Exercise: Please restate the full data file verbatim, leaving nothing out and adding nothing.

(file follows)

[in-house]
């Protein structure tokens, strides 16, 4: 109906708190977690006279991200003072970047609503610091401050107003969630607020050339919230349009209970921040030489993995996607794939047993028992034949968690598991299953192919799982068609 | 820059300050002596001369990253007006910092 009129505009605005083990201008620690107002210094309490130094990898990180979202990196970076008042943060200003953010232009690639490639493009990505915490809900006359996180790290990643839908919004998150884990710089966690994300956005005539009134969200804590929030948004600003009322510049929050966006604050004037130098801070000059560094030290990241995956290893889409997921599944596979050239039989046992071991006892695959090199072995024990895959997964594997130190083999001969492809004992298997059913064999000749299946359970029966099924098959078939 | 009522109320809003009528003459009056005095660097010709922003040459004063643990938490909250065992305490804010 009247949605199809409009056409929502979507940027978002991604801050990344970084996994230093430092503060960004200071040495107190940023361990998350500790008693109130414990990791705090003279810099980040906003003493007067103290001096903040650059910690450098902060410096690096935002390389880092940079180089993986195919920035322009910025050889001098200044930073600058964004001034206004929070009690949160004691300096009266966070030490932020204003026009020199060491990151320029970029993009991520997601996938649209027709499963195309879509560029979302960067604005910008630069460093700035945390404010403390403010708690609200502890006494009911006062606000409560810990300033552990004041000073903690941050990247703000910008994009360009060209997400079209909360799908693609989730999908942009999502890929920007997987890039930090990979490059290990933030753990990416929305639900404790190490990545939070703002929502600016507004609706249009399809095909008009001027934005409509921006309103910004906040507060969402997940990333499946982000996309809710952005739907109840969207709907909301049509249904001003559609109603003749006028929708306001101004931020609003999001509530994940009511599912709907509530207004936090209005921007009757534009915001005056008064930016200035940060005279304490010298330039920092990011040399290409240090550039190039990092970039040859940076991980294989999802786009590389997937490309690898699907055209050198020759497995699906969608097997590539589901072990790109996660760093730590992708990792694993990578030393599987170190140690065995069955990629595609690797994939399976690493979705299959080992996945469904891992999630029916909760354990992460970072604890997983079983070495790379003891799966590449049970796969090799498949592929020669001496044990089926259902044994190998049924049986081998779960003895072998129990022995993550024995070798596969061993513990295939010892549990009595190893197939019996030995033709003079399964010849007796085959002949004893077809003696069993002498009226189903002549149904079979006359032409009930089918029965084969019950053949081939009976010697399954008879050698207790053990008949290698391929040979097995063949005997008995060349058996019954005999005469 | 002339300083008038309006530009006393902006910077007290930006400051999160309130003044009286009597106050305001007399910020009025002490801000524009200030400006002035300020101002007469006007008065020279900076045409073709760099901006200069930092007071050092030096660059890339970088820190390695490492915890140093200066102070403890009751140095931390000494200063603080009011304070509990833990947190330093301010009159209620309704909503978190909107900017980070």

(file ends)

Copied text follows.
[in-house]
């Protein structure tokens, strides 16, 4: 109906708190977690006279991200003072970047609503610091401050107003969630607020050339919230349009209970921040030489993995996607794939047993028992034949968690598991299953192919799982068609 | 820059300050002596001369990253007006910092 009129505009605005083990201008620690107002210094309490130094990898990180979202990196970076008042943060200003953010232009690639490639493009990505915490809900006359996180790290990643839908919004998150884990710089966690994300956005005539009134969200804590929030948004600003009322510049929050966006604050004037130098801070000059560094030290990241995956290893889409997921599944596979050239039989046992071991006892695959090199072995024990895959997964594997130190083999001969492809004992298997059913064999000749299946359970029966099924098959078939 | 009522109320809003009528003459009056005095660097010709922003040459004063643990938490909250065992305490804010 009247949605199809409009056409929502979507940027978002991604801050990344970084996994230093430092503060960004200071040495107190940023361990998350500790008693109130414990990791705090003279810099980040906003003493007067103290001096903040650059910690450098902060410096690096935002390389880092940079180089993986195919920035322009910025050889001098200044930073600058964004001034206004929070009690949160004691300096009266966070030490932020204003026009020199060491990151320029970029993009991520997601996938649209027709499963195309879509560029979302960067604005910008630069460093700035945390404010403390403010708690609200502890006494009911006062606000409560810990300033552990004041000073903690941050990247703000910008994009360009060209997400079209909360799908693609989730999908942009999502890929920007997987890039930090990979490059290990933030753990990416929305639900404790190490990545939070703002929502600016507004609706249009399809095909008009001027934005409509921006309103910004906040507060969402997940990333499946982000996309809710952005739907109840969207709907909301049509249904001003559609109603003749006028929708306001101004931020609003999001509530994940009511599912709907509530207004936090209005921007009757534009915001005056008064930016200035940060005279304490010298330039920092990011040399290409240090550039190039990092970039040859940076991980294989999802786009590389997937490309690898699907055209050198020759497995699906969608097997590539589901072990790109996660760093730590992708990792694993990578030393599987170190140690065995069955990629595609690797994939399976690493979705299959080992996945469904891992999630029916909760354990992460970072604890997983079983070495790379003891799966590449049970796969090799498949592929020669001496044990089926259902044994190998049924049986081998779960003895072998129990022995993550024995070798596969061993513990295939010892549990009595190893197939019996030995033709003079399964010849007796085959002949004893077809003696069993002498009226189903002549149904079979006359032409009930089918029965084969019950053949081939009976010697399954008879050698207790053990008949290698391929040979097995063949005997008995060349058996019954005999005469 | 002339300083008038309006530009006393902006910077007290930006400051999160309130003044009286009597106050305001007399910020009025002490801000524009200030400006002035300020101002007469006007008065020279900076045409073709760099901006200069930092007071050092030096660059890339970088820190390695490492915890140093200066102070403890009751140095931390000494200063603080009011304070509990833990947190330093301010009159209620309704909503978190909107900017980070």